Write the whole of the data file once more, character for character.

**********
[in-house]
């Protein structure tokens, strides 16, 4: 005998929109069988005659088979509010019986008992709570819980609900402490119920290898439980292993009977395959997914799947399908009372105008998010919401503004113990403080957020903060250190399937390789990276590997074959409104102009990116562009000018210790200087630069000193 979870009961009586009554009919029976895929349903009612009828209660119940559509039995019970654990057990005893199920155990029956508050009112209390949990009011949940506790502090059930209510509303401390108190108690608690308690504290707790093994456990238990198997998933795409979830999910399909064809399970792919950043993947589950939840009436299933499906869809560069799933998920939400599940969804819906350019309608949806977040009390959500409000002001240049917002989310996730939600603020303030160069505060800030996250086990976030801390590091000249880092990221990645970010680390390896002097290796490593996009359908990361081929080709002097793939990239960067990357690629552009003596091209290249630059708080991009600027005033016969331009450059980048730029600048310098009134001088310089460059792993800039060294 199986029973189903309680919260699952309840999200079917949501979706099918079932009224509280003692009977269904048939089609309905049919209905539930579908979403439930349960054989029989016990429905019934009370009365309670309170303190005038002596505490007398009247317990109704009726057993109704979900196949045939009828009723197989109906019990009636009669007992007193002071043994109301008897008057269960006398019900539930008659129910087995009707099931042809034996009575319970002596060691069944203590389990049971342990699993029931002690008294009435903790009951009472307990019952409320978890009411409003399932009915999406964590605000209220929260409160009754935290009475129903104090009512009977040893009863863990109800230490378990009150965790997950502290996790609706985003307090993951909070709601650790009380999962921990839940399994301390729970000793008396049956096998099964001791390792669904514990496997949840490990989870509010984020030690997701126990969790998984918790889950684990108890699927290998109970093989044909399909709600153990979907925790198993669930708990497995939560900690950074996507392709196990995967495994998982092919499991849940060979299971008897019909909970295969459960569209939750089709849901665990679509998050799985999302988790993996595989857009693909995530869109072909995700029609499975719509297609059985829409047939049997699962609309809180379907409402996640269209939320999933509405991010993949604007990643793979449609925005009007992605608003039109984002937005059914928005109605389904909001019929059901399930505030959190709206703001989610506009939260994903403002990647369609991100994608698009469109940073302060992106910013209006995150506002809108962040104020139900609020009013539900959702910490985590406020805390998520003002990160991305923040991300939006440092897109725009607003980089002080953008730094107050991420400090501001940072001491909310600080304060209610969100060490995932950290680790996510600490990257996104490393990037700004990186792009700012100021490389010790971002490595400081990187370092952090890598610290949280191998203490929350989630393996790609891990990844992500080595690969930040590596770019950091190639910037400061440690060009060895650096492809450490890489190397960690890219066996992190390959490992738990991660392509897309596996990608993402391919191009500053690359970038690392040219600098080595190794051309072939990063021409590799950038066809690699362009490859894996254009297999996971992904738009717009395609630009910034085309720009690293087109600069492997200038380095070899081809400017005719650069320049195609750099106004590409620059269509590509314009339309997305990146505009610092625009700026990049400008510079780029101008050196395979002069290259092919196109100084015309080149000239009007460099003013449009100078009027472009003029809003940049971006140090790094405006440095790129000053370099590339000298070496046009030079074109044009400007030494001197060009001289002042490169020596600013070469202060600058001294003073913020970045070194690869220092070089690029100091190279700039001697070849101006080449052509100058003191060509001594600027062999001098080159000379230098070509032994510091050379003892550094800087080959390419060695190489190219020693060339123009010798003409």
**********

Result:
[in-house]
């Protein structure tokens, strides 16, 4: 005998929109069988005659088979509010019986008992709570819980609900402490119920290898439980292993009977395959997914799947399908009372105008998010919401503004113990403080957020903060250190399937390789990276590997074959409104102009990116562009000018210790200087630069000193 979870009961009586009554009919029976895929349903009612009828209660119940559509039995019970654990057990005893199920155990029956508050009112209390949990009011949940506790502090059930209510509303401390108190108690608690308690504290707790093994456990238990198997998933795409979830999910399909064809399970792919950043993947589950939840009436299933499906869809560069799933998920939400599940969804819906350019309608949806977040009390959500409000002001240049917002989310996730939600603020303030160069505060800030996250086990976030801390590091000249880092990221990645970010680390390896002097290796490593996009359908990361081929080709002097793939990239960067990357690629552009003596091209290249630059708080991009600027005033016969331009450059980048730029600048310098009134001088310089460059792993800039060294 199986029973189903309680919260699952309840999200079917949501979706099918079932009224509280003692009977269904048939089609309905049919209905539930579908979403439930349960054989029989016990429905019934009370009365309670309170303190005038002596505490007398009247317990109704009726057993109704979900196949045939009828009723197989109906019990009636009669007992007193002071043994109301008897008057269960006398019900539930008659129910087995009707099931042809034996009575319970002596060691069944203590389990049971342990699993029931002690008294009435903790009951009472307990019952409320978890009411409003399932009915999406964590605000209220929260409160009754935290009475129903104090009512009977040893009863863990109800230490378990009150965790997950502290996790609706985003307090993951909070709601650790009380999962921990839940399994301390729970000793008396049956096998099964001791390792669904514990496997949840490990989870509010984020030690997701126990969790998984918790889950684990108890699927290998109970093989044909399909709600153990979907925790198993669930708990497995939560900690950074996507392709196990995967495994998982092919499991849940060979299971008897019909909970295969459960569209939750089709849901665990679509998050799985999302988790993996595989857009693909995530869109072909995700029609499975719509297609059985829409047939049997699962609309809180379907409402996640269209939320999933509405991010993949604007990643793979449609925005009007992605608003039109984002937005059914928005109605389904909001019929059901399930505030959190709206703001989610506009939260994903403002990647369609991100994608698009469109940073302060992106910013209006995150506002809108962040104020139900609020009013539900959702910490985590406020805390998520003002990160991305923040991300939006440092897109725009607003980089002080953008730094107050991420400090501001940072001491909310600080304060209610969100060490995932950290680790996510600490990257996104490393990037700004990186792009700012100021490389010790971002490595400081990187370092952090890598610290949280191998203490929350989630393996790609891990990844992500080595690969930040590596770019950091190639910037400061440690060009060895650096492809450490890489190397960690890219066996992190390959490992738990991660392509897309596996990608993402391919191009500053690359970038690392040219600098080595190794051309072939990063021409590799950038066809690699362009490859894996254009297999996971992904738009717009395609630009910034085309720009690293087109600069492997200038380095070899081809400017005719650069320049195609750099106004590409620059269509590509314009339309997305990146505009610092625009700026990049400008510079780029101008050196395979002069290259092919196109100084015309080149000239009007460099003013449009100078009027472009003029809003940049971006140090790094405006440095790129000053370099590339000298070496046009030079074109044009400007030494001197060009001289002042490169020596600013070469202060600058001294003073913020970045070194690869220092070089690029100091190279700039001697070849101006080449052509100058003191060509001594600027062999001098080159000379230098070509032994510091050379003892550094800087080959390419060695190489190219020693060339123009010798003409």